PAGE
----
JURIST Guest Columnist Charles Duan of The Patent Reform Project at Public Knowledge discusses problems in Patent Law and Nautilus v. Biosig Instruments…
The patent system is intended to incentivize invention and the spread of knowledge. As part of dispatching this task, patent laws require that patents be described clearly—the statutory term is “definiteness”—to ensure that later inventors can read those patents and build upon them. How strongly the law will adhere to the demand for definiteness and how strongly the patent system will protect those later inventors, are the central issues in the case Nautilus v. Biosig Instruments, heard before the Supreme Court on April 28, 2014.
A patent, seen simply, is a legal instrument that encircles a portion of the space of human activities, placing a fence defining what infringes the patent. Throughout history, one point has been made central: that fence, called a “patent claim,” must be clearly drawn to serve a public notice function informing future inventors of what is within the boundaries and what is not.
Historical developments in patent law dating back a hundred years lend strong support to the rigorous demand for public notice in patent claims. In its original inception, patent law used a “central claiming” [PDF] mechanism, where the inventor simply described the invention and the courts decided how widely the fence of infringement was to be drawn. However, toward the late nineteenth century, the US moved toward what is known as a “peripheral claiming” [PDF] system, in which the patent applicant, at the time of applying for the patent, specified the boundaries of that fence, in the form of a patent claim.
Permitting patent applicants to name the size of their own patent monopoly was a significant power, and with great power came great responsibility to clearly delineate that size. As the Supreme Court said in the 1876 case Merrill v. Yeomans:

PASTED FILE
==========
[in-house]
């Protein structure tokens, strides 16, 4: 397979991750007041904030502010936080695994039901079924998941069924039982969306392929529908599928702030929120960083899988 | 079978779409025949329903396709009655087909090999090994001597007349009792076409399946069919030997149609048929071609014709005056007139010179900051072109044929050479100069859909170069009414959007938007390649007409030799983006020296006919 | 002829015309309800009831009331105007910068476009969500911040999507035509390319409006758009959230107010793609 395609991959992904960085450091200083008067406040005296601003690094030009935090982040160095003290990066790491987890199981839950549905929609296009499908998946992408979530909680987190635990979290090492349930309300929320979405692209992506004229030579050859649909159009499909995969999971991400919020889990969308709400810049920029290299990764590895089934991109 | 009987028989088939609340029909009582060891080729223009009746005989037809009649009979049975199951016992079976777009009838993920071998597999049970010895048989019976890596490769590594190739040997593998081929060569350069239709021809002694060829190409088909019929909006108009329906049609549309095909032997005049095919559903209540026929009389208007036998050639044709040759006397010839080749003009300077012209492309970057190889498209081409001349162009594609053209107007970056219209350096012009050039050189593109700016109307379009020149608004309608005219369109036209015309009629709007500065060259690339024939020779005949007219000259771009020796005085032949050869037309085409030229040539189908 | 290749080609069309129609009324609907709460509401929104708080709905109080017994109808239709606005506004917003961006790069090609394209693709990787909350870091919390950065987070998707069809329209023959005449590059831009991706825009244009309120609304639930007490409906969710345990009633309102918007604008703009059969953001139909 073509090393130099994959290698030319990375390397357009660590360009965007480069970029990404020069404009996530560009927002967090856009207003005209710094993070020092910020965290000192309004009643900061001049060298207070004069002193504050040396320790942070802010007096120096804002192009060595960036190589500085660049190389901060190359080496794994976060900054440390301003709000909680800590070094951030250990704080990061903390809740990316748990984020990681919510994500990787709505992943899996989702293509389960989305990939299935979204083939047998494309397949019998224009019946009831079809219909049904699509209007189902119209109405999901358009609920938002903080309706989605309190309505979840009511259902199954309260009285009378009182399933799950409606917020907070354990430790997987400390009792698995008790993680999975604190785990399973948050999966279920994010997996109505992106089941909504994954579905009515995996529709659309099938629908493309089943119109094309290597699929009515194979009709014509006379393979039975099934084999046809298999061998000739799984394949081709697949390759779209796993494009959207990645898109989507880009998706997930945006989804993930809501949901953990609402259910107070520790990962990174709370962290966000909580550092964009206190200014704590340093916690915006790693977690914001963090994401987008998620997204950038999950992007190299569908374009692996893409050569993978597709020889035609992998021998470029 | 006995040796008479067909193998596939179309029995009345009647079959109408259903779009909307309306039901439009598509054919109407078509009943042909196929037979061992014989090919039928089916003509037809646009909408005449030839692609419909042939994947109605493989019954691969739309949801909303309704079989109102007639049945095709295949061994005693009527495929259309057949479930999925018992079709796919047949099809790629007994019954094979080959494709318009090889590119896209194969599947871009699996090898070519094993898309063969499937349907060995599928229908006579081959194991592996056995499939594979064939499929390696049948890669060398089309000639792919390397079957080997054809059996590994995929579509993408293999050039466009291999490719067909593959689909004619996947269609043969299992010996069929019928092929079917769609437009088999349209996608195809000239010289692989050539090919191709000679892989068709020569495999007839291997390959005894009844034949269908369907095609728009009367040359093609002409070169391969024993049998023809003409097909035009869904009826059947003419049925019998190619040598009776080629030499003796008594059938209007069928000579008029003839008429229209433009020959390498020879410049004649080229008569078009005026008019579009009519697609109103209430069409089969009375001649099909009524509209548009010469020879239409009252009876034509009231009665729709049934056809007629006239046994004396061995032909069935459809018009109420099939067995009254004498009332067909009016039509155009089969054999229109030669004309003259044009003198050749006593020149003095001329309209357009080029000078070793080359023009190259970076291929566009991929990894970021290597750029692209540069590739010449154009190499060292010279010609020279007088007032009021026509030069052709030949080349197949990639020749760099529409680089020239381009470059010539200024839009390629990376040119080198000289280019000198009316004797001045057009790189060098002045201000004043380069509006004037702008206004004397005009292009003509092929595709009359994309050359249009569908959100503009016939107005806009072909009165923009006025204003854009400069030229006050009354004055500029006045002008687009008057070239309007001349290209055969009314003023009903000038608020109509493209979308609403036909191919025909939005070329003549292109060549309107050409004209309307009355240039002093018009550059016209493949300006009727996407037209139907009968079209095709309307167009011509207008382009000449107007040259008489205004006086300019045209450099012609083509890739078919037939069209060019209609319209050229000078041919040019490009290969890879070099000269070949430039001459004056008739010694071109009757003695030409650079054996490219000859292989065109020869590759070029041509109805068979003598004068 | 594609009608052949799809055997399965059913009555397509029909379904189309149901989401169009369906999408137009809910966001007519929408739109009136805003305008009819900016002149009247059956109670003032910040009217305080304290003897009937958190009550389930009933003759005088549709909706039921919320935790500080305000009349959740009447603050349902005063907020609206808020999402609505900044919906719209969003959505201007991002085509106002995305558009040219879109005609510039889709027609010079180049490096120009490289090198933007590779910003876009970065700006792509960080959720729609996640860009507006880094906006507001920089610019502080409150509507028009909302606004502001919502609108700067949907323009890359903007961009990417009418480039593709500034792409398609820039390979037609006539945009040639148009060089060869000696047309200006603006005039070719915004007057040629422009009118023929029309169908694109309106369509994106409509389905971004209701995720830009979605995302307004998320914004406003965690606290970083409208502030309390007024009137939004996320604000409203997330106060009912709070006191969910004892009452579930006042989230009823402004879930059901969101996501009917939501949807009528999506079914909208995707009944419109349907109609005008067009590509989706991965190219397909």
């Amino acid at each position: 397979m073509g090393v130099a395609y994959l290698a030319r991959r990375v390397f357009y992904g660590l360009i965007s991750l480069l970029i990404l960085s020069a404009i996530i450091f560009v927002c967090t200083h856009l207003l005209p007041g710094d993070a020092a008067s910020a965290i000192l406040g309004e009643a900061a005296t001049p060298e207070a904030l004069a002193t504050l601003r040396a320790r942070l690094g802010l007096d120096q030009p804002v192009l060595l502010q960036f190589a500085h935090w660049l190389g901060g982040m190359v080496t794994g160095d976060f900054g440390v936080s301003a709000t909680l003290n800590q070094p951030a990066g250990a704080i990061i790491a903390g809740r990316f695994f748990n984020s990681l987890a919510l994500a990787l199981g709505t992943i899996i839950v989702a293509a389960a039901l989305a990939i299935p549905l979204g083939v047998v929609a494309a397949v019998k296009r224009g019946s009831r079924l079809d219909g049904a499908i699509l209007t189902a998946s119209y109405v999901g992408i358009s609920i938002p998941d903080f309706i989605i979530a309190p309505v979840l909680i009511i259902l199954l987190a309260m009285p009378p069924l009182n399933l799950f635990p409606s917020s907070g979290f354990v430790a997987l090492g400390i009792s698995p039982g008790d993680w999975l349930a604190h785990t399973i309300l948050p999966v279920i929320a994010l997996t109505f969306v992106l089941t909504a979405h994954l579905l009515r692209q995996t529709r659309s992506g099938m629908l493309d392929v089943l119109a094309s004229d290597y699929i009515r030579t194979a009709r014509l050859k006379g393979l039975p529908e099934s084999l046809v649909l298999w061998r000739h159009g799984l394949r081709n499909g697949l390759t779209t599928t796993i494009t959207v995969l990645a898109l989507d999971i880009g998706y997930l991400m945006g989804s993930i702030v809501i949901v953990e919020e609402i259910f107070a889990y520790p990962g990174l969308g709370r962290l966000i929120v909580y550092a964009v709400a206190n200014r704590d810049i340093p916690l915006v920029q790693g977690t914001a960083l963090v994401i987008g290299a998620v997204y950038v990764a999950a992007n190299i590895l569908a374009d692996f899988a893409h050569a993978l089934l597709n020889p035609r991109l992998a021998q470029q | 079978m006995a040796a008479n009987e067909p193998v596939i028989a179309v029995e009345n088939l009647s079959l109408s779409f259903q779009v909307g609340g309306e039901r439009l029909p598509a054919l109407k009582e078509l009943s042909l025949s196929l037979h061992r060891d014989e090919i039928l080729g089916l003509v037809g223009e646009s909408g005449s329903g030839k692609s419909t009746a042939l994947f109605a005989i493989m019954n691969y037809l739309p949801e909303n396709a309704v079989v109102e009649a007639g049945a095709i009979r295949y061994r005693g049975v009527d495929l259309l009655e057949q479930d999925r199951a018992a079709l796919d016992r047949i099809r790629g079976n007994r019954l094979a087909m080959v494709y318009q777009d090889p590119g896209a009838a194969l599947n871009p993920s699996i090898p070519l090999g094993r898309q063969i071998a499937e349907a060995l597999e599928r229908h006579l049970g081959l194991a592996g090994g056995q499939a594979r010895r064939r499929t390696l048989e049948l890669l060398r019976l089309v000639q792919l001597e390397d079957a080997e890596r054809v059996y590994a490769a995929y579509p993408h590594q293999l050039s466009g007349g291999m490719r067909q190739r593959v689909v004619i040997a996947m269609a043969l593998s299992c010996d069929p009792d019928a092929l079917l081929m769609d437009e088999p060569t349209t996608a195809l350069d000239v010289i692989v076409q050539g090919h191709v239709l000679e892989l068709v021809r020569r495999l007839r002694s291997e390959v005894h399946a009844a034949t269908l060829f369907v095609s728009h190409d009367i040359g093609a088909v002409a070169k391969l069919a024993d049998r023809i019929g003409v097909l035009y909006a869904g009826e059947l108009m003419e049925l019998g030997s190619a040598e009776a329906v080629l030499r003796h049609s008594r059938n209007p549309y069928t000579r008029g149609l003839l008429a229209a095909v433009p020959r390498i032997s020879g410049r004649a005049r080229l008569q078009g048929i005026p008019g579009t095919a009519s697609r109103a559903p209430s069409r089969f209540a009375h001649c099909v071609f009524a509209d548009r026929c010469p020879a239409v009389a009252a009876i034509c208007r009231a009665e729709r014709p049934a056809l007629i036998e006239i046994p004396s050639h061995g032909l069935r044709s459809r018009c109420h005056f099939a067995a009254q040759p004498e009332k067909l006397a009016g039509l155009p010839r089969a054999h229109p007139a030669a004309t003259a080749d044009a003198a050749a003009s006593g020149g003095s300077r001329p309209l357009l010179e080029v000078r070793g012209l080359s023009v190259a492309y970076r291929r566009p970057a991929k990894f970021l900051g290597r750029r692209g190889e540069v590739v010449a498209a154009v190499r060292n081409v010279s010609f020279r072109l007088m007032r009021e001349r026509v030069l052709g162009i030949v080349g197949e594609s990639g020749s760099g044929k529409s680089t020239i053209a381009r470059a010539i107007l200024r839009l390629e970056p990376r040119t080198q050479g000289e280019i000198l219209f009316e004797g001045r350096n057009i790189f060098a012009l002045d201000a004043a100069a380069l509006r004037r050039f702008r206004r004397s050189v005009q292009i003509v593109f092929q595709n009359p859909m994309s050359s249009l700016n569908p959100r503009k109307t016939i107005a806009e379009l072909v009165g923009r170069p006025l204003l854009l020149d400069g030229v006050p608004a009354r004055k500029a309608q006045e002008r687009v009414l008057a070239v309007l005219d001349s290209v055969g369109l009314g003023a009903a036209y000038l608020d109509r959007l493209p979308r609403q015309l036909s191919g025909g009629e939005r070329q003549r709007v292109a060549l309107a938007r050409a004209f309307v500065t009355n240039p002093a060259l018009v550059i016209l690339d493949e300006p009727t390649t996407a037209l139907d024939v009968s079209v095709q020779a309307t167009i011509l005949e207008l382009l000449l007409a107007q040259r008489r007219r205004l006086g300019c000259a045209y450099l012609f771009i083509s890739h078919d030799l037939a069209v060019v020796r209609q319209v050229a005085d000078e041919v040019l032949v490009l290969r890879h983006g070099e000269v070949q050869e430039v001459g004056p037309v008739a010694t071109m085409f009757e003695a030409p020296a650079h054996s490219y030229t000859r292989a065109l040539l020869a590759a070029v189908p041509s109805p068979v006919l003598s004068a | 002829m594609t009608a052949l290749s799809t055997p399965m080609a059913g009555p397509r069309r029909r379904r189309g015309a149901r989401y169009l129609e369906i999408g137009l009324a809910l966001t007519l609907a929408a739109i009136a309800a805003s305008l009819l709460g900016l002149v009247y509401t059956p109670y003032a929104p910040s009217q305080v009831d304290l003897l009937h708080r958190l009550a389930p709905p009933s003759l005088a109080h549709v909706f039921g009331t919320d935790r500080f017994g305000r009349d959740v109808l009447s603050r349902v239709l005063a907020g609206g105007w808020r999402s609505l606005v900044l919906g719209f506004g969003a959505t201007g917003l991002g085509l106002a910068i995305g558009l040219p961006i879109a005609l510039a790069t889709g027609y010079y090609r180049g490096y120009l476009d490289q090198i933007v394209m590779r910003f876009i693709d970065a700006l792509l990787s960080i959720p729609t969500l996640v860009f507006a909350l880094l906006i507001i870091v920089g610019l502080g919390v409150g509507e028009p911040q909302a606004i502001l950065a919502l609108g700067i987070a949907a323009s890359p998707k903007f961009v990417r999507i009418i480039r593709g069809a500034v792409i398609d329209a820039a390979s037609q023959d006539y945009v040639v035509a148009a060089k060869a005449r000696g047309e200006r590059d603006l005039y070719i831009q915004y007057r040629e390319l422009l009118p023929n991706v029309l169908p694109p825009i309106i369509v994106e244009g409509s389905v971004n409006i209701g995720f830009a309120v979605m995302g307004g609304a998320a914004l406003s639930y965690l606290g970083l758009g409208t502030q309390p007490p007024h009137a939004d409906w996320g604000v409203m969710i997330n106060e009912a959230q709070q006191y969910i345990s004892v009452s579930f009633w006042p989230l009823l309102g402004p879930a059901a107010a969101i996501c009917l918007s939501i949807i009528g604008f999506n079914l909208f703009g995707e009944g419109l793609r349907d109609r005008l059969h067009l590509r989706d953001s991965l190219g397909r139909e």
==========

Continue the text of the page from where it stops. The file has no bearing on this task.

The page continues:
The public should not be deprived of rights supposed to belong to it without being clearly told what it is that limits these rights. The genius of the inventor, constantly making improvements in existing patents—a process which gives to the patent system its greatest value—should not be restrained by vague and indefinite descriptions of claims in existing patents from the salutary and necessary right of improving on that which has already been invented.
Thus, Merrill recognized three important points: first, the “greatest value” in the patent system is that it permits inventors to build off of the work of other inventors; second, this value belongs to the public; and third, to account for this public interest, patents must at a minimum use clear, definite language to define what infringes and what does not.
This public interest in patent clarity has been reiterated by numerous cases. White v. Dunbar held that a patent claim should not be “a nose of wax, which may be turned and twisted in any direction.” United Carbon v. Binney reiterated that claim definiteness “seeks to guard against unreasonable advantages to the patentee and disadvantages to others arising from uncertainty as to their rights.” The list of precedents goes on and on.
It is in this backdrop of law that the Supreme Court considered Nautilus.
In Nautilus, the patent at issue involved the metal electrodes for measuring heart rates, as commonly found on handlebars of exercise machines. Generally each handlebar has two electrodes that, when grasped by a person’s hand, complete an electrical circuit used to measure the person’s heart rate.
The patent claims specified that an exercise machine would infringe the patent if the two electrodes to be held by one hand were in a “spaced relationship” with each other. Based on rules of construing patent claims, there were at least two ways to understand that term “spaced relationship”: either the electrodes had to be spaced in such a way that they performed particularly well at measuring heart rates or they could be spaced at any distance within the grasp of a human hand. The text of the patent offered very little guidance as to which of these two constructions was correct and so the accused infringer, Nautilus, argued that the claim was impermissibly indefinite.